I am a farmer’s wife and I represent Sleaford and North Hykeham, a beautiful area of rural Lincolnshire for which this Agriculture Bill is particularly important. Farmers care about the environment. They do so because they derive income from the land to support their family, and they will need to care for the land if they are to continue to work on it successfully. More than that, however, farmers love their land, they love wildlife and they love producing food. Some 96% of farms are family farms, in which one generation is merely the custodian of land that many hope future generations of their family will enjoy.
I welcome the direction of travel in the Bill, which will fairly reward the public good that farmers do, not just to mitigate any loss of revenue but in recognition of the benefits that we all derive from their care of the land. Those benefits include clean air and water, high-quality soil, a biodiverse habitat, a beautiful rural environment and much more.
I welcome the contractual nature of the new schemes and the Secretary of State’s assurance that they will be of a longer duration—five to 10 years—which will give certainty of income to farmers and duration of benefit to all. I have met the Secretary of State to discuss this in recent months, and I also welcome the widening of the GCA’s remit to include more areas of the farming sector.
The number and variety of public goods that the Secretary of State has identified is great, and I know that my constituents will look forward to benefiting from them all. However, even if the schemes are, as been said, simpler, with number and variety comes complexity for the farmer. Which scheme should they choose? For the larger farmer, who has an office full of specialists to weigh the pros and cons of each scheme, the decision will be straightforward, but for the parent and child combinations who run so many of our country’s farms, it will not be so easy. It will also be easier for a larger farmer to add a new footpath without it going past their kitchen window. It will be easier for them to identify areas of poor or marginal land to turn over to environmental schemes. I therefore ask the Secretary of State what will be done to guide farmers about which schemes they should use and what assessment he has made of how the money is likely to be distributed between large and small farms.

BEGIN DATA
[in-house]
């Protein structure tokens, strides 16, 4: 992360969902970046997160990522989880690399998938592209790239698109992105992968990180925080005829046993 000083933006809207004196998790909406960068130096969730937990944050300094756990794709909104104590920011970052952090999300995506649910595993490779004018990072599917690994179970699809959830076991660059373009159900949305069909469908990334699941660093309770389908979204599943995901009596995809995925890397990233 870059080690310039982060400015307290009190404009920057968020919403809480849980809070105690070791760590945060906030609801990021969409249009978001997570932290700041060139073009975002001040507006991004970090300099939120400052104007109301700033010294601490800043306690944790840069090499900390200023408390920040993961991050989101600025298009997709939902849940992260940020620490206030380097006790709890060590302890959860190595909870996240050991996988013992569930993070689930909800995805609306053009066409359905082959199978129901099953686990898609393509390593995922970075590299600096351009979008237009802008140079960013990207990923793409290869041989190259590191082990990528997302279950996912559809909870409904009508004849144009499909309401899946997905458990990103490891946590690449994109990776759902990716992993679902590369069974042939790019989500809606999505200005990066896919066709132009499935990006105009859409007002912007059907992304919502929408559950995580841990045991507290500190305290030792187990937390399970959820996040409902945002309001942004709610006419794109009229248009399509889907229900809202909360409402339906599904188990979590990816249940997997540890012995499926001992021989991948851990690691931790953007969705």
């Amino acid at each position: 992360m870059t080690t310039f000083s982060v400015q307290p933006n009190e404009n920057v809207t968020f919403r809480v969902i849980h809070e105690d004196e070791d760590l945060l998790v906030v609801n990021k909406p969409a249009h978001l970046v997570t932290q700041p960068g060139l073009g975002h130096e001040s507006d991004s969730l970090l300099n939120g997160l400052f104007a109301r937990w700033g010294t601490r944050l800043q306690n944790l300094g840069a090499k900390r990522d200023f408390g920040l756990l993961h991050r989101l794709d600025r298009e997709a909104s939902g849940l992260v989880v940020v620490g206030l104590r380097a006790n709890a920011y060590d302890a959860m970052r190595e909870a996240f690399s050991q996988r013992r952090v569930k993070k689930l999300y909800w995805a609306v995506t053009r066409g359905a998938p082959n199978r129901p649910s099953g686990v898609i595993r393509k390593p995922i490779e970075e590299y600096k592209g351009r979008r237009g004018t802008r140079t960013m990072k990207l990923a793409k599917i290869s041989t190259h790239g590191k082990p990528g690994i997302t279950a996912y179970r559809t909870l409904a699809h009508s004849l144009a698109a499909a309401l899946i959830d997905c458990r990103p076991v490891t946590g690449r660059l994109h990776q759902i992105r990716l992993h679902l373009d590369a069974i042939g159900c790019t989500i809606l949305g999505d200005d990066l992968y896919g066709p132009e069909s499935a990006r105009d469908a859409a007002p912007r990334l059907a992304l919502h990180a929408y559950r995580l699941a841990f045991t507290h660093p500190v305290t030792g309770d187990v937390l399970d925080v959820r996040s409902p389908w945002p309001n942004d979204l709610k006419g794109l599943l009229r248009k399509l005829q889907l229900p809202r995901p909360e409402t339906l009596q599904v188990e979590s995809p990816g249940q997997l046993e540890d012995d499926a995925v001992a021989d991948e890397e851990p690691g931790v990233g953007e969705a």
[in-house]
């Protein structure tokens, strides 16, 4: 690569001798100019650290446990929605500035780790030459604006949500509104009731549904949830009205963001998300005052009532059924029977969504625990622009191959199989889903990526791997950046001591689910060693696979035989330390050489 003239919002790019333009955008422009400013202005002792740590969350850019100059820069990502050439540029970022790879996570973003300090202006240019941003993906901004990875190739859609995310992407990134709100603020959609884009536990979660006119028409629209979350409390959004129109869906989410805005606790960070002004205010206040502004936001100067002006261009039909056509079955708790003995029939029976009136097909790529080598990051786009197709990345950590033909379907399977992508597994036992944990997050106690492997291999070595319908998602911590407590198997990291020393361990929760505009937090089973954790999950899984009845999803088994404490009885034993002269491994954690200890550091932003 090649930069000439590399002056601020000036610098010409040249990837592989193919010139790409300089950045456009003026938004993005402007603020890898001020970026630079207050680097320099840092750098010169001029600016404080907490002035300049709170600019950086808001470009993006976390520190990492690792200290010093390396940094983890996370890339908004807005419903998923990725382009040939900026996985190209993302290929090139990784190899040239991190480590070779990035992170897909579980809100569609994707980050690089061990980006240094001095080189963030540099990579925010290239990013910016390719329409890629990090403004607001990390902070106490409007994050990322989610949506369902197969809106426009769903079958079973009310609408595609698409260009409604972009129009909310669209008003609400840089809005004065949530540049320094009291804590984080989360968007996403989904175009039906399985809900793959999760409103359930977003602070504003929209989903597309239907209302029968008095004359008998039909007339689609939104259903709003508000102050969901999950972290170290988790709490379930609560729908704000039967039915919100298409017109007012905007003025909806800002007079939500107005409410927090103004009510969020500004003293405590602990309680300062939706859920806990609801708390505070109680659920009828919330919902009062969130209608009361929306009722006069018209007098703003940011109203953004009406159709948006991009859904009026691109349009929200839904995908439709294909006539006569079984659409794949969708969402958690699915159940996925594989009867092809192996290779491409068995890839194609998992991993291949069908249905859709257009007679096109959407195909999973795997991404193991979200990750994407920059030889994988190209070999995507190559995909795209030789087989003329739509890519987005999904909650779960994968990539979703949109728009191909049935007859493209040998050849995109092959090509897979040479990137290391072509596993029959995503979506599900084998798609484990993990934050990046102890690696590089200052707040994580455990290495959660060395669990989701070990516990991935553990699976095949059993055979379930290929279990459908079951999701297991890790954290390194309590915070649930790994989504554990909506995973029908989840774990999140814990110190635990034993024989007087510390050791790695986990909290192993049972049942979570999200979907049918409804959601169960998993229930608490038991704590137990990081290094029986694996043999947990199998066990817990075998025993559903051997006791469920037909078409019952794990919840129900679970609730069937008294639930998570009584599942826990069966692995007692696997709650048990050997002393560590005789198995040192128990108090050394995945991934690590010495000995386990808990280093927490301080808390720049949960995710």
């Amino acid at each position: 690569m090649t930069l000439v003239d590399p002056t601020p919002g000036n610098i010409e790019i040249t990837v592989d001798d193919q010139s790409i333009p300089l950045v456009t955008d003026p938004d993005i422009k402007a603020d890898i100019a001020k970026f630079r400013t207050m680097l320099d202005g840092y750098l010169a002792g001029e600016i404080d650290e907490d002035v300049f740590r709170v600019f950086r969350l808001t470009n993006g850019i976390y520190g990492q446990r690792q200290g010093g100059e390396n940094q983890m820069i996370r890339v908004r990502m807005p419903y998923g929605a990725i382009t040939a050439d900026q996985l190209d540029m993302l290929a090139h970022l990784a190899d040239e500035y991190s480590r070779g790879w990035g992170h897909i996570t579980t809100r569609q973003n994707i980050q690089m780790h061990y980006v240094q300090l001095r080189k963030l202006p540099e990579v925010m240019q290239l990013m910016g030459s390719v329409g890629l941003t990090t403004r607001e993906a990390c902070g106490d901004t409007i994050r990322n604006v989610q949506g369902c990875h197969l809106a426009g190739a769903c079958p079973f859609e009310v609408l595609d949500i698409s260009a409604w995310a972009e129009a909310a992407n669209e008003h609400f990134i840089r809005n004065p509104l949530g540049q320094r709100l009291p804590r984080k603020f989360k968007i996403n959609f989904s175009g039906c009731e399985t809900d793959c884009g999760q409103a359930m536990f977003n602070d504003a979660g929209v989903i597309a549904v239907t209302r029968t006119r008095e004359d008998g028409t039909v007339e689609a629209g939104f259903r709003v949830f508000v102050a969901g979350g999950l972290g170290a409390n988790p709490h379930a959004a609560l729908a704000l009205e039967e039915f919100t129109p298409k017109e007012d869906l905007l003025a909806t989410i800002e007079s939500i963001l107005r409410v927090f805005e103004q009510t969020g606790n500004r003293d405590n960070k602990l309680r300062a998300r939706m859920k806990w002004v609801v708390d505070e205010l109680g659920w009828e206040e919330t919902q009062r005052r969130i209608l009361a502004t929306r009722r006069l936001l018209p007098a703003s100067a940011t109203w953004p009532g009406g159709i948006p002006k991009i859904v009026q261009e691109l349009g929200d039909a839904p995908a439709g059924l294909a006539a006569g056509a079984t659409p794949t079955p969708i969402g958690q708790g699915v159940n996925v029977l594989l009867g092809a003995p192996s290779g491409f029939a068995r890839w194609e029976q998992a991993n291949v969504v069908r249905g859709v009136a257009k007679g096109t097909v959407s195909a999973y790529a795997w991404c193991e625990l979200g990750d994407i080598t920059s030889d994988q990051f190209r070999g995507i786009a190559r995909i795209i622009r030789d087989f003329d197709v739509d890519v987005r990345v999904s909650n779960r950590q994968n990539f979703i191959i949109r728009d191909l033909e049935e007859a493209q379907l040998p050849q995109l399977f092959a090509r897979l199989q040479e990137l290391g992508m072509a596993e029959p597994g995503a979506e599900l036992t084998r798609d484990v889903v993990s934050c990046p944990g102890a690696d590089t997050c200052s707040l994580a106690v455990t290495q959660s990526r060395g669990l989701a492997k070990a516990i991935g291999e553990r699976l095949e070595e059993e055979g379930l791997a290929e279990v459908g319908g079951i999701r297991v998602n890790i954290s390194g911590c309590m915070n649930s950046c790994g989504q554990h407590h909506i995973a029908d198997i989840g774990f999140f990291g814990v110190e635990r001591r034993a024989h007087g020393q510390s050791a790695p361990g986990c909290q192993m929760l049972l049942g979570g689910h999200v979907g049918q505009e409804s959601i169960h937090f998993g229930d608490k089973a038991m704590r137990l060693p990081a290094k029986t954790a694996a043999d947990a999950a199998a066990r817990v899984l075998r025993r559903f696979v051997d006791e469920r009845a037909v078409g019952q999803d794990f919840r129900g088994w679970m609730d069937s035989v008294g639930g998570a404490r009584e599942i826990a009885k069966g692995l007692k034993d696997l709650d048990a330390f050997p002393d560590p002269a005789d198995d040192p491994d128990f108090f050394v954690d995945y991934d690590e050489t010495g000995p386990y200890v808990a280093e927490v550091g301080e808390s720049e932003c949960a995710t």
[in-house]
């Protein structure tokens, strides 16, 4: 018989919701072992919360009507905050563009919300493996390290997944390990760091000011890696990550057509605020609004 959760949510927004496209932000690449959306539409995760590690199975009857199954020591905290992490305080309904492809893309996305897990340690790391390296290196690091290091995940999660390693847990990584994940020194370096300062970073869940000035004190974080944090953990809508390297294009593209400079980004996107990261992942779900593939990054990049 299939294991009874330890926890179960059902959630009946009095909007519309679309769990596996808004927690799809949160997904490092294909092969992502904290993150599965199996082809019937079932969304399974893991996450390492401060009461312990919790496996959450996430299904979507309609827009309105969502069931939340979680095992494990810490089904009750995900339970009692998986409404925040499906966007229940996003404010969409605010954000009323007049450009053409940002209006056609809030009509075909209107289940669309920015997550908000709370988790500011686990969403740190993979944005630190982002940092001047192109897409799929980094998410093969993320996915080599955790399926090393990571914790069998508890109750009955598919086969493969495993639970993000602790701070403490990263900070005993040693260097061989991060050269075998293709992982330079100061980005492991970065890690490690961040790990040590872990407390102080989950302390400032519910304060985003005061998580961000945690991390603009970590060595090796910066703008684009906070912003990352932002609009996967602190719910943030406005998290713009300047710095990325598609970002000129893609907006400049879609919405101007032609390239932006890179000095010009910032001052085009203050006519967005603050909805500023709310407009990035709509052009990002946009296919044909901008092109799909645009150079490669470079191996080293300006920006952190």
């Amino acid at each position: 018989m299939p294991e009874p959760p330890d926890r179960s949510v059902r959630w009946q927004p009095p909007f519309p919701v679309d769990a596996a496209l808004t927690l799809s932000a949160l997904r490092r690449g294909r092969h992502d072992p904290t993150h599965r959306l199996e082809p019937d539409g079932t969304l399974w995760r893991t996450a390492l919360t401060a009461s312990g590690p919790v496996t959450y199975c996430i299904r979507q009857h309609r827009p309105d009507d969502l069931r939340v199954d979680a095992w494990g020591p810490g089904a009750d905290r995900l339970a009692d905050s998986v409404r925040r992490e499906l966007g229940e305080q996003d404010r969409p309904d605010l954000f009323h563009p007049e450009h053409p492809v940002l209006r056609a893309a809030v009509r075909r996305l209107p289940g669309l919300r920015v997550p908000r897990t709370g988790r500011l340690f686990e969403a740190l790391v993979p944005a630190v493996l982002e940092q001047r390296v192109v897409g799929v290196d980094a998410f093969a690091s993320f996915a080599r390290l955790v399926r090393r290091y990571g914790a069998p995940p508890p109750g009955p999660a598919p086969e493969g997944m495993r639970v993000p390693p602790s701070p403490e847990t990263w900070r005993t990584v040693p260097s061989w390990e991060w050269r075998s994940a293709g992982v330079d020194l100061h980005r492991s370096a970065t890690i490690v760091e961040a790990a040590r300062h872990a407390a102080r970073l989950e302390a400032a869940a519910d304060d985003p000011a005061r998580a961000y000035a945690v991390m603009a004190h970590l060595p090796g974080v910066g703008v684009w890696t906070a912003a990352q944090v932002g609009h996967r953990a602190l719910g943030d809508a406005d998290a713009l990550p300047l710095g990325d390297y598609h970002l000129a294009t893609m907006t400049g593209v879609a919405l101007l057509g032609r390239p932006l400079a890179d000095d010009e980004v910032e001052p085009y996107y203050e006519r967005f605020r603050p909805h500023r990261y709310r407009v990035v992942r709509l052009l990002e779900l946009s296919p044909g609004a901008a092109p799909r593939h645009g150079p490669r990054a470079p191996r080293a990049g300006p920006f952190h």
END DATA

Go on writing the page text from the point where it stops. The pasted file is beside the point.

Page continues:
The transition period from the CAP to the new scheme has been set at seven years, and it will start in 2021, giving farmers nine years to adjust. I welcome the fact that the Secretary of State has listened to farmers’ concerns about the pace of change at a time of uncertainty caused by Brexit.
Finally, as a paediatrician, I am concerned about our diet and the health of our nation. Some 22% of five-year-olds and more than a third of 11-year-olds are overweight or obese. Food production is part of the definition of agriculture, and although I welcome the definition of productivity as a public good, I would be grateful if the Minister elaborated on how the Bill will secure the availability of high-quality food for my constituents. If that is to happen, food production must be profitable. How does the Minister intend to ensure that when farmers have the choice to use a given parcel of land for an environmental scheme, there is enough incentive for them to do so—but not so much that there is no longer any incentive to farm, reducing the availability of home-grown produce?
Overall, I welcome the Bill. I look forward to supporting its Second Reading this evening and further scrutinising the detail in Committee.